Canoga Park

When I was four and five years old my family lived in Canoga Park, on a street called Lubao. Just up the block had been a Cupids Hotdog and a Pizza Man takeout.

I have a handful of memories from that house; one of them being my brother was born when we lived there. A few times guys from either the Satan Slave’s or Galloping Goose would come by to see my dad. One of the worst memories is of a young girl, five or six years old that lived down the block.

There was a house at the end of the block that The Gonzalez family lived in. The family was a mess. The owner, the grandmother, had anywhere from six to ten kids. But they were always in trouble, so the grandmother looked after all their kids.

I remember playing with one of the young boys, Frankie, one day and he asked, “Where’s your dad?”

I said, “At work. Where’s your dad?”

He replied, “Oh, the policeman came and got him this morning.”

My frame of reference and general world knowledge was nonexistent back then. So, the police coming was, pretty much, the keystone cops coming, bopping him on the head then placing him in the paddy wagon.

I was over one time around 7:00 and the grandmother came out and yelled, “Go to bed.” Her older children threw down three king-sized mattresses on the floor, with no sheets, and the kids all ran for a spot for the night. I took the hint and walked home.

As time went on the list of Gonzalez kids, I was allowed to play with got shorter and shorter. They were getting in trouble almost daily, vandalism, truancy, fighting.

I went one day to see if anybody could play, I asked for Frankie, he wasn’t home, I asked for Sarah or Jessica (I’m not sure of her name anymore), she wasn’t there either. The adult at the door said two or three names that were home, I said, “Sorry, I’m not allowed to play with them.” I started to walk away, and then a police car pulled up. I stepped to the side of the lawn. I wasn’t nervous as the lights weren’t flashing.

The officer came to the door and asked for Mary or Maria. The lady came out and he asked if she was the mother of Sarah or Jessica. She said yes. He explained that she was killed. The woman fell to the ground crying.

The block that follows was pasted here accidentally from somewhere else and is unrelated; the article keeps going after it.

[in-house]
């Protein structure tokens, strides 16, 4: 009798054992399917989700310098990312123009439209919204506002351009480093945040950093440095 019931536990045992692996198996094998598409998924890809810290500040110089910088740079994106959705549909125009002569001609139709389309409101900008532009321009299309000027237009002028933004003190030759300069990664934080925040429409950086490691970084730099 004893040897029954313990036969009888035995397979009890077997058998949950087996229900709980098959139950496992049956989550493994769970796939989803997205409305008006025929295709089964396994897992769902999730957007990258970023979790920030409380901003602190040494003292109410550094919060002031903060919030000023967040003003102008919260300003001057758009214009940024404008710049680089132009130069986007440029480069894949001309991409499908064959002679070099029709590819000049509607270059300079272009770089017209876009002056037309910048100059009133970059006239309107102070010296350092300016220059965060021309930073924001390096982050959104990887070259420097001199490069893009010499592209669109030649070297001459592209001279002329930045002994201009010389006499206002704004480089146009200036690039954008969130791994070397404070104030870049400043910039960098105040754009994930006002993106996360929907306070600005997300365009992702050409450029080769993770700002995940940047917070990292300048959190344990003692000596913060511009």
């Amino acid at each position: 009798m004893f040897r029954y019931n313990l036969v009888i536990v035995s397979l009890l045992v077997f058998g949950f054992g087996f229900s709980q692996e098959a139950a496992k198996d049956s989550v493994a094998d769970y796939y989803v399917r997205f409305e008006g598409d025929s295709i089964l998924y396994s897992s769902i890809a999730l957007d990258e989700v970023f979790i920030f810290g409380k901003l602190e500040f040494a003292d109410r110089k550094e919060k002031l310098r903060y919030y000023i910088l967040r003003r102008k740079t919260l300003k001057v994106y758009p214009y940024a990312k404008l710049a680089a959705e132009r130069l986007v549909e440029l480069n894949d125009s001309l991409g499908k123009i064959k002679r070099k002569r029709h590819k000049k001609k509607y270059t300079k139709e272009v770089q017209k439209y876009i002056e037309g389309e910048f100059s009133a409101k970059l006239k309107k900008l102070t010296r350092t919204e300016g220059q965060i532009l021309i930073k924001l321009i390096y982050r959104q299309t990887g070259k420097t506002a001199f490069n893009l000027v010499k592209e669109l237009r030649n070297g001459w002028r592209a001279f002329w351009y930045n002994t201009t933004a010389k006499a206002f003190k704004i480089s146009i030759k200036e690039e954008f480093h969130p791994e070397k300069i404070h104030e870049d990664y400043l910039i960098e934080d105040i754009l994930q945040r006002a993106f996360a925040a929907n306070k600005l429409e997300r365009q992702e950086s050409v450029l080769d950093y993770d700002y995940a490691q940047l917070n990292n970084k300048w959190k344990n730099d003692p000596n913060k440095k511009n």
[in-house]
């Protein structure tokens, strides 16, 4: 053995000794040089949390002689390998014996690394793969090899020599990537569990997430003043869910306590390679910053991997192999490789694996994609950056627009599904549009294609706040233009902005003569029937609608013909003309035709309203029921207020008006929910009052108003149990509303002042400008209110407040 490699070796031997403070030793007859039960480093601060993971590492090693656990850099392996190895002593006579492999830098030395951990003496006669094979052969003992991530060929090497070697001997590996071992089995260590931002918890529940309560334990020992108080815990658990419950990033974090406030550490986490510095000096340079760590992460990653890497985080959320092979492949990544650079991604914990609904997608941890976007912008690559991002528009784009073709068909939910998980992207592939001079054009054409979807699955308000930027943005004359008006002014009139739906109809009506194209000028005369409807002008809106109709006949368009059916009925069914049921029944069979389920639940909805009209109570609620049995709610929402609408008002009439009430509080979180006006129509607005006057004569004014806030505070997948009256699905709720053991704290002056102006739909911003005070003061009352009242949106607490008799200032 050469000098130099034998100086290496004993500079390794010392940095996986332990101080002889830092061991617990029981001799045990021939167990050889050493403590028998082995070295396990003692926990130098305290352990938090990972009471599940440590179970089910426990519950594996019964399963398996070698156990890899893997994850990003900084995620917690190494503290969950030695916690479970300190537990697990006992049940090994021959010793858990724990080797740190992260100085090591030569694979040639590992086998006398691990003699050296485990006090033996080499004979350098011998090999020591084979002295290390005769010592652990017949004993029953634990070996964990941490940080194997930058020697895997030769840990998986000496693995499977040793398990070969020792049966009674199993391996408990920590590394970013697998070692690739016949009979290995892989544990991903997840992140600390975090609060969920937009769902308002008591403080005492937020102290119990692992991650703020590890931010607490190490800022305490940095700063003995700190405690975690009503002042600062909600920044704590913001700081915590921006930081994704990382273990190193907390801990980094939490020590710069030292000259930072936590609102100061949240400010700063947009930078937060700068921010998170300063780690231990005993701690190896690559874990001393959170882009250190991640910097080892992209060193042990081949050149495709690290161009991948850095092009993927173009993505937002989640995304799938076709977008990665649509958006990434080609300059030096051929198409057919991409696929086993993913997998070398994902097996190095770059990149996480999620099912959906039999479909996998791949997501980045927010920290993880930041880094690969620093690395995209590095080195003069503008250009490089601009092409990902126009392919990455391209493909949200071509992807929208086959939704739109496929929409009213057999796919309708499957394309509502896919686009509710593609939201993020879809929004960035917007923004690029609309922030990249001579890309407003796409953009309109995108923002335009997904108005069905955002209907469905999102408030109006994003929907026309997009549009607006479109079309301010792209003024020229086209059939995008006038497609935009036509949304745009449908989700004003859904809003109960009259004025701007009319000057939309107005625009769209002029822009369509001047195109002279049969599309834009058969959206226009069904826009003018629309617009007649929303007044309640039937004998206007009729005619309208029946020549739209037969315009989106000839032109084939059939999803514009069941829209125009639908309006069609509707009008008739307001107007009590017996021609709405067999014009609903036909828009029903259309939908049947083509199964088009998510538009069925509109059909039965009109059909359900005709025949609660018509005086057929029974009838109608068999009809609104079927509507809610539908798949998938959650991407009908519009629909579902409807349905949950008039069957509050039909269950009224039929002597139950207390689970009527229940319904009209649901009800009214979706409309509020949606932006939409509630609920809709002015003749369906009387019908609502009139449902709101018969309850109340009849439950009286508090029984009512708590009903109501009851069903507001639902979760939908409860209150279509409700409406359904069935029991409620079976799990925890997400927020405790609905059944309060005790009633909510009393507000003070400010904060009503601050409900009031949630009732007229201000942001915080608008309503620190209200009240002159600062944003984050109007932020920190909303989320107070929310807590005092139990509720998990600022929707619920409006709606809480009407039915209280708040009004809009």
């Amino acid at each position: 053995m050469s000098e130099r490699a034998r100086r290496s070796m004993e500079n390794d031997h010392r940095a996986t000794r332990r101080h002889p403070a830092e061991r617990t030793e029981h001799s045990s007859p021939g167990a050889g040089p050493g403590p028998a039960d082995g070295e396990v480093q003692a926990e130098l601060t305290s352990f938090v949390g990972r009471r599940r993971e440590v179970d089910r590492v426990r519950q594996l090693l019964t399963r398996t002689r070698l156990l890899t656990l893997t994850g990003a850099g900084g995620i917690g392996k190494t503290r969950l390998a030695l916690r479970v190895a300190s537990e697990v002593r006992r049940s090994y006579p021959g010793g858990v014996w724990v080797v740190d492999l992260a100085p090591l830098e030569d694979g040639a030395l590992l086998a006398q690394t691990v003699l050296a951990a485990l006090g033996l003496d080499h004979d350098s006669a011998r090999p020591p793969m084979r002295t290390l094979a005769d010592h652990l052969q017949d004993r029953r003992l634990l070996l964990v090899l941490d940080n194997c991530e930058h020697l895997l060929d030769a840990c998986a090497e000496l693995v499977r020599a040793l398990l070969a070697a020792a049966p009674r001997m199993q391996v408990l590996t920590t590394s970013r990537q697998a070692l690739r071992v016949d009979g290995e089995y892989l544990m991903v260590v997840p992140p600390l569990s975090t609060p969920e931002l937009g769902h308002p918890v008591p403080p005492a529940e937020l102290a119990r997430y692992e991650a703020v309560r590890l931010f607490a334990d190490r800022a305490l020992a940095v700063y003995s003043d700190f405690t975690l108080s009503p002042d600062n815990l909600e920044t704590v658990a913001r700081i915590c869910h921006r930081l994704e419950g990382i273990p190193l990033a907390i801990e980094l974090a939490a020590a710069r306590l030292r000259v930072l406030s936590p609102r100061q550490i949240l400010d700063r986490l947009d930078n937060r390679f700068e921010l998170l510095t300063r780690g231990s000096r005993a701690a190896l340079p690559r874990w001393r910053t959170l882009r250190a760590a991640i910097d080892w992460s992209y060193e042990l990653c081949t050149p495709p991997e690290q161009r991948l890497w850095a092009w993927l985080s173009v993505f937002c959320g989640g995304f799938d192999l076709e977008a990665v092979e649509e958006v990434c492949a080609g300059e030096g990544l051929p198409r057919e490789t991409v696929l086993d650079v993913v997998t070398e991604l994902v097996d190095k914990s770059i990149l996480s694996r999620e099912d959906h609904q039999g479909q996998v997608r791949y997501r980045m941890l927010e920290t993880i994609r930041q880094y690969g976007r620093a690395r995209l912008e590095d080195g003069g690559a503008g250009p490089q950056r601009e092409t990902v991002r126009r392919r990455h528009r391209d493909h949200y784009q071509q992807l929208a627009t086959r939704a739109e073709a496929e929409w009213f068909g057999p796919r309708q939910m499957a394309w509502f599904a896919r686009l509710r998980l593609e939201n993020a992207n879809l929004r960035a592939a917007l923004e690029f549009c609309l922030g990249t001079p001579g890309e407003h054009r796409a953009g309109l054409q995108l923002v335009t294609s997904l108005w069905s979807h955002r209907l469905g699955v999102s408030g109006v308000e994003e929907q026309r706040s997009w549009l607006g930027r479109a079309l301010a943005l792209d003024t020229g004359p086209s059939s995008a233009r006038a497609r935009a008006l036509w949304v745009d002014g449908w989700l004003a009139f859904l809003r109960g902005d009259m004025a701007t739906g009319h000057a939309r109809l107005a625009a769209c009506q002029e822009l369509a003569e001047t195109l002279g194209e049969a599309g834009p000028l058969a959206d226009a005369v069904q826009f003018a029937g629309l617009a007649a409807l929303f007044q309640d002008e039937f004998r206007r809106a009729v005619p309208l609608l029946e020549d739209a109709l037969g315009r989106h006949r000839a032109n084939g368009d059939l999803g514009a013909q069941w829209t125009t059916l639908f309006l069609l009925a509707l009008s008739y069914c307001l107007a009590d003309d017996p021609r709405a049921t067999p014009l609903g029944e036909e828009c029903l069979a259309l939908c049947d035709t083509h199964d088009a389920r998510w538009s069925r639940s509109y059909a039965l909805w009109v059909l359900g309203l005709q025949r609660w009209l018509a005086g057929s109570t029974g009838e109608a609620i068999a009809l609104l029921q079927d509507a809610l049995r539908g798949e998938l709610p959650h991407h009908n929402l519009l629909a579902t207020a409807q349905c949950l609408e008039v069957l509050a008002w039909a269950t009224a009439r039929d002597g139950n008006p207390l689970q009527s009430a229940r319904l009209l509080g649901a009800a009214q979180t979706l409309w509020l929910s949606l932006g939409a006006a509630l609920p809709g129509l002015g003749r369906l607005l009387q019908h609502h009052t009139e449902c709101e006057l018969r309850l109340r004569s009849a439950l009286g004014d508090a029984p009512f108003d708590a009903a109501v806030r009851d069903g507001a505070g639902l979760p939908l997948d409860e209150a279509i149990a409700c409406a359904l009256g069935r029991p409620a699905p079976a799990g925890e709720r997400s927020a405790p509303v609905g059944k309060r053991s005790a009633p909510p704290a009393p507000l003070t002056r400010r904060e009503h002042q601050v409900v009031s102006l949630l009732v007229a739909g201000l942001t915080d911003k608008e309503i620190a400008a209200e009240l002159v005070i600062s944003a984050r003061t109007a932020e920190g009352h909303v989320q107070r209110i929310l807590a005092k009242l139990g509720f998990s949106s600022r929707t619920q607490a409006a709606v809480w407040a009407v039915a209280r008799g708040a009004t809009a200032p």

From what I could piece together, Sarah or Jessica tried to steal a Coke from a vending machine. She opened the door and pulled on the Coke bottle until the machine tipped forward and crushed her.

Again, my four-year-old mind couldn’t grasp this. I played with her yesterday and today she’s gone.

When I was around five and a half we moved to Reseda. I used to wonder how many of the Gonzalez kids made it out of that house.

‪#‎michaelessington‬ ‪#‎bornfrustrated‬

Andrew Dice Clay

Back in 1989, I was working with a girl named Jennifer. Jennifer and I had a thing for stand-up comedy. Sometimes, the raunchier the better.

One day Jennifer came into work and said that she had a friend that waitressed at The Comedy Store on Sunset Boulevard, and Andrew Dice Clay was in town filming The Adventures of Ford Fairlane. And every night after filming he popped up at the Comedy Store and did as much stand-up as he wanted. Some nights, fifteen minutes, other nights two hours. So, Jennifer suggested we go Saturday night in the off chance he would show up.

We watched about five to ten comics, guys like Barry Diamond, who you recognize, but might not know by name. Right about the time I was ready to pack it in, Dice came walking in and they ushered him to the stage.

He ended up doing, between, an hour to an hour and a half of comedy. Leaving about two packs of cigarettes stamped out on the stage. He didn’t rely much on his regular Mother Goose stuff. It was mainly improv. He did a Don Rickles kind of thing and went around the crowd and shredded them.

First, he ragged on two older women in the front row, asking if they “put out.” They stood up and left.

Some blonde guy sitting four seats over from me was laughing hysterically. Dice walked over to him, put his face an inch from his and imitated the way he laughed, in a sort of spastic way, “Geee gee gee.” The guy’s face dropped. Instead of laughing, he looked embarrassed.

Next, he walked over to me, and I’m half hoping he goes easy and the other half wants to hear something funny. So, he started, “Hey, buddy, having a good time?”

“Yeah.”

“Good, that’s good. This your girlfriend? Or are you just banging?

“No, just a friend.”

“Oh, just a friend. No banging.” Then he addresses Jennifer.

“You know, I like this guy. You know why?”

“Why?”

“Because this guy doesn’t care if he gets laid or not. If the chick doesn’t put out, he’ll chase them up the driveway jerkin’ off. Gee gee gee. A man after my own heart.”
I laughed. Probably the best anyone had insulted me up to that point.
Later that night when I dropped Jennifer off, she turned and said, “Don’t chase me up the driveway.